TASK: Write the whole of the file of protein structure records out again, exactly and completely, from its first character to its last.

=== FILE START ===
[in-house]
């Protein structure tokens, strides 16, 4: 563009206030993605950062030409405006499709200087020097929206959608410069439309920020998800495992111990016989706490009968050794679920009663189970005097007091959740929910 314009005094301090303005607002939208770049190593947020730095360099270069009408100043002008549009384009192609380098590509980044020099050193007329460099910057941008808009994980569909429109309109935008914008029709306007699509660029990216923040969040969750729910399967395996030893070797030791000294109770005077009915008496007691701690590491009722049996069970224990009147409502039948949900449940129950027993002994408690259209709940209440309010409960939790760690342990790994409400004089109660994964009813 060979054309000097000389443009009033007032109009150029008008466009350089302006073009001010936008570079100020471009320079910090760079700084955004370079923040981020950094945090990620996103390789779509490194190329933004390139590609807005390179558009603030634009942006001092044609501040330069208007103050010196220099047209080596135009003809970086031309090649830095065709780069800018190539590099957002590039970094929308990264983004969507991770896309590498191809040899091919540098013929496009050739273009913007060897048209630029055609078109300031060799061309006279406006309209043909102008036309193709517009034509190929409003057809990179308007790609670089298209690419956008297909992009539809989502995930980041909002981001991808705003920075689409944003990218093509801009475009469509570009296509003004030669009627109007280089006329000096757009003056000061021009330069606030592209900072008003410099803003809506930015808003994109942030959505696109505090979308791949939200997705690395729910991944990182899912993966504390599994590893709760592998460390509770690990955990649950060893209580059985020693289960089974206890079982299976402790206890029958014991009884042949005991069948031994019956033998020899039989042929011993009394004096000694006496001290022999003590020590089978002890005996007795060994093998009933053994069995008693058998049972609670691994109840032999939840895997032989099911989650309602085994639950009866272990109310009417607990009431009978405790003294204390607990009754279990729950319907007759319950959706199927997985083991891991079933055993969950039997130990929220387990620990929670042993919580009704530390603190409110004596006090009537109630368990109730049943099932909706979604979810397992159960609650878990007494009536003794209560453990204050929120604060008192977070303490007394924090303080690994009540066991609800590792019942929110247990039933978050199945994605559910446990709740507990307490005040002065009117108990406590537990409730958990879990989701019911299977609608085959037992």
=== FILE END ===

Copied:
[in-house]
């Protein structure tokens, strides 16, 4: 563009206030993605950062030409405006499709200087020097929206959608410069439309920020998800495992111990016989706490009968050794679920009663189970005097007091959740929910 314009005094301090303005607002939208770049190593947020730095360099270069009408100043002008549009384009192609380098590509980044020099050193007329460099910057941008808009994980569909429109309109935008914008029709306007699509660029990216923040969040969750729910399967395996030893070797030791000294109770005077009915008496007691701690590491009722049996069970224990009147409502039948949900449940129950027993002994408690259209709940209440309010409960939790760690342990790994409400004089109660994964009813 060979054309000097000389443009009033007032109009150029008008466009350089302006073009001010936008570079100020471009320079910090760079700084955004370079923040981020950094945090990620996103390789779509490194190329933004390139590609807005390179558009603030634009942006001092044609501040330069208007103050010196220099047209080596135009003809970086031309090649830095065709780069800018190539590099957002590039970094929308990264983004969507991770896309590498191809040899091919540098013929496009050739273009913007060897048209630029055609078109300031060799061309006279406006309209043909102008036309193709517009034509190929409003057809990179308007790609670089298209690419956008297909992009539809989502995930980041909002981001991808705003920075689409944003990218093509801009475009469509570009296509003004030669009627109007280089006329000096757009003056000061021009330069606030592209900072008003410099803003809506930015808003994109942030959505696109505090979308791949939200997705690395729910991944990182899912993966504390599994590893709760592998460390509770690990955990649950060893209580059985020693289960089974206890079982299976402790206890029958014991009884042949005991069948031994019956033998020899039989042929011993009394004096000694006496001290022999003590020590089978002890005996007795060994093998009933053994069995008693058998049972609670691994109840032999939840895997032989099911989650309602085994639950009866272990109310009417607990009431009978405790003294204390607990009754279990729950319907007759319950959706199927997985083991891991079933055993969950039997130990929220387990620990929670042993919580009704530390603190409110004596006090009537109630368990109730049943099932909706979604979810397992159960609650878990007494009536003794209560453990204050929120604060008192977070303490007394924090303080690994009540066991609800590792019942929110247990039933978050199945994605559910446990709740507990307490005040002065009117108990406590537990409730958990879990989701019911299977609608085959037992």